Enjoy trying these historical Renaissance tart recipes. Tarts and the much smaller sweet tarts, sometimes called chewettes, were usually made without an upper crust, as distinguished from a pie; and they often contained preserved fruits, almonds, citrus peel, and even minced meats.
The Queen-like Cloſet or Rich Cabinet (1672)
Take a Quart of Cream, and when it boils, put in half a pound of ſweet Almonds blanched and beaten with Roſewater, boil them together till it be thick, always ſtirring it for fear it burn, then when it is cold, put in a little raw Cream, the yolks of twelve Eggs, and ſome beaten Spice, ſome Candied Citron Pill and Eringo Roots ſliced, with as much fine Sugar as will ſweeten it, then fill your Tart and bake it, and ſtick it with Almonds blanched, and ſome Citron Pill, and ſtrew on ſome ſmall French Comfits of ſeveral colours, and garniſh your Diſh with Almonds blanched, and preſerved Barberries.
Having ſome Puff-Paſt ready in a Diſh or Pan, lay in ſome preſerved Pippins which have Orange Pill in them, and the Juice of Orange or Limon, ſo cloſe them and bake them a little.
This Renaissance tart recipe makes an interesting sweetmeat pastry consisting of several fruity layers separated by puff pastry.
Take ſome Puff-paſte, and roule it very thin, and lay it in the bottom of your baking-pan, then lay in a Lay of preſerved Rasberries, then ſome more Paſte very thin to cover them, then ſome Currans preſerved, and then a Sheet of Paſte to cover them, then Cherries, and another Sheet to cover them, then any white Sweet-Meat, as Pippins, white Plumbs, or Grapes; ſo lid it with Puff-paſte, cut in ſome pretty Fancy to ſhew the Fruit, then bake it, and ſtick it full of Candied Pills, and ſerve it in cold.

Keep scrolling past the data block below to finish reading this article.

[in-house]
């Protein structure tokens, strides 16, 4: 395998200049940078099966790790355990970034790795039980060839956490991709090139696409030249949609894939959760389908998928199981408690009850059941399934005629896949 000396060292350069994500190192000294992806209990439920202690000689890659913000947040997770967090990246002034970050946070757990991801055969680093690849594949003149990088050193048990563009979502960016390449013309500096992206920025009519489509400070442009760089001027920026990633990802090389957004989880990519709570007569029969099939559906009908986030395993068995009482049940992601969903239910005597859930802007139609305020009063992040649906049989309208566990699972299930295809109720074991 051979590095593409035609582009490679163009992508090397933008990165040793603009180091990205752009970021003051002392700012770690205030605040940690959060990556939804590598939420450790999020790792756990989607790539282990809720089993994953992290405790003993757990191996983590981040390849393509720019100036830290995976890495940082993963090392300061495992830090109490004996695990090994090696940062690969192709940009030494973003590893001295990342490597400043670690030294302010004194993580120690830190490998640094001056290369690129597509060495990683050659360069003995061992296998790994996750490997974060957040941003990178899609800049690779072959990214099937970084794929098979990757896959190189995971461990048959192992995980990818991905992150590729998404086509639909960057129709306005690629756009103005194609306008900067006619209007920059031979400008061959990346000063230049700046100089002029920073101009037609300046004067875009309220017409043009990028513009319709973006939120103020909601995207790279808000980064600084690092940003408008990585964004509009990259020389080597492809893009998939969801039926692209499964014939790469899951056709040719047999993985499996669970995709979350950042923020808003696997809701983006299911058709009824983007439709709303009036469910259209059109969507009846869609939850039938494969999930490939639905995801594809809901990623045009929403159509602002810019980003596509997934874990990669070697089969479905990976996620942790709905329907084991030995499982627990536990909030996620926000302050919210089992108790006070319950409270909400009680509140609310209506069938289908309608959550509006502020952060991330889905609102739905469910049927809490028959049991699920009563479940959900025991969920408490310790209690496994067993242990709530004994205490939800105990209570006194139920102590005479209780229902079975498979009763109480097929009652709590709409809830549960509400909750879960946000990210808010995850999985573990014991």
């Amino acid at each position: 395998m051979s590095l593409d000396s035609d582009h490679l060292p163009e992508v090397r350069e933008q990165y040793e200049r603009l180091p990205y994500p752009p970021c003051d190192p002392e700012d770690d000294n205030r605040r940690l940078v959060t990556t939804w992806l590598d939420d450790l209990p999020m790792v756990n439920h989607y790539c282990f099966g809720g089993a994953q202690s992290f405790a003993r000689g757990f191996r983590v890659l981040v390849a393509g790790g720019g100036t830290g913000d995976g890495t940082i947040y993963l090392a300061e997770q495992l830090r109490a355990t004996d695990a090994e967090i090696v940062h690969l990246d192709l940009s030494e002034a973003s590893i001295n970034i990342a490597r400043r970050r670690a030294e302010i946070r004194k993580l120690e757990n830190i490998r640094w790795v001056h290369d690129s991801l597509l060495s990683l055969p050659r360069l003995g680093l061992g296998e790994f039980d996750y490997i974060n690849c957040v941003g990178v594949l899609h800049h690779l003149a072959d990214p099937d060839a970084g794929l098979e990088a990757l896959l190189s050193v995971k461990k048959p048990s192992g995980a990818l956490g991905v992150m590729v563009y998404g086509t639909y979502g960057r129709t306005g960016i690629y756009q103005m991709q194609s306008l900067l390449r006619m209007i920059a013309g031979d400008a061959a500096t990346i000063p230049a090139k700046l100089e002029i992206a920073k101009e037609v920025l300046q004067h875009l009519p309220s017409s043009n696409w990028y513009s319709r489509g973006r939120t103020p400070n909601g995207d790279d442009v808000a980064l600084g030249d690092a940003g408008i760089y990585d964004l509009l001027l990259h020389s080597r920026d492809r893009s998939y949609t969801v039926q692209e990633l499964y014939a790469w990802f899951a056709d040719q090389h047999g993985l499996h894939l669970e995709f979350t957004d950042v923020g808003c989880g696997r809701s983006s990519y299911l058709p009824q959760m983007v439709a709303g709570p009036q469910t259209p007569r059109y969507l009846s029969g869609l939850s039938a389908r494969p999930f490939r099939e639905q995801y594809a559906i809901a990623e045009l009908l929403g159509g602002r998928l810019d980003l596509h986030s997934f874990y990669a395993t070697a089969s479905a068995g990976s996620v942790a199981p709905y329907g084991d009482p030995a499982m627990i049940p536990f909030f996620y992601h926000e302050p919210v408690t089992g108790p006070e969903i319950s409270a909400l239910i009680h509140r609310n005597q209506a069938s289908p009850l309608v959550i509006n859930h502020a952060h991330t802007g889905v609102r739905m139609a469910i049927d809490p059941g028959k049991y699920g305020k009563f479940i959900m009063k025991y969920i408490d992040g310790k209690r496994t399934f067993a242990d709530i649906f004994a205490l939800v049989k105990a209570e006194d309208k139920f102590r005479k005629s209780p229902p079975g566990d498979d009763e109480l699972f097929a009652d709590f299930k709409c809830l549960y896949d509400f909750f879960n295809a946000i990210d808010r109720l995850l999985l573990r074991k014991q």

This is an early recipe for making puff paste for those who love to experiment.
Take a quart of the fineſt Flower, the Whites of three Eggs, and the Yolks of two, and a little cold water, make it into a perfect Paſte, then roul it abroad thin, then lay on little bits of Butter, and fold it over again, then drive it abroad again, and lay on more Butter, and then fold it over, and ſo do ten times, make it up for your uſe, and put your Fruit or Meat therein and bake it.
Tarts in the Renaissance Era were richer and chewier than today's. They
were spiced, highly sweetened with sugar or honey, and sometimes
thickened with almond milk while baking.
Their pastry crusts were crimped around the edges and for festive occasions, and they were fancily decorated with colorful comfit candies and had flavored sugars strewn over them. Violet and rose flavored sugars were the favorites with their natural colors.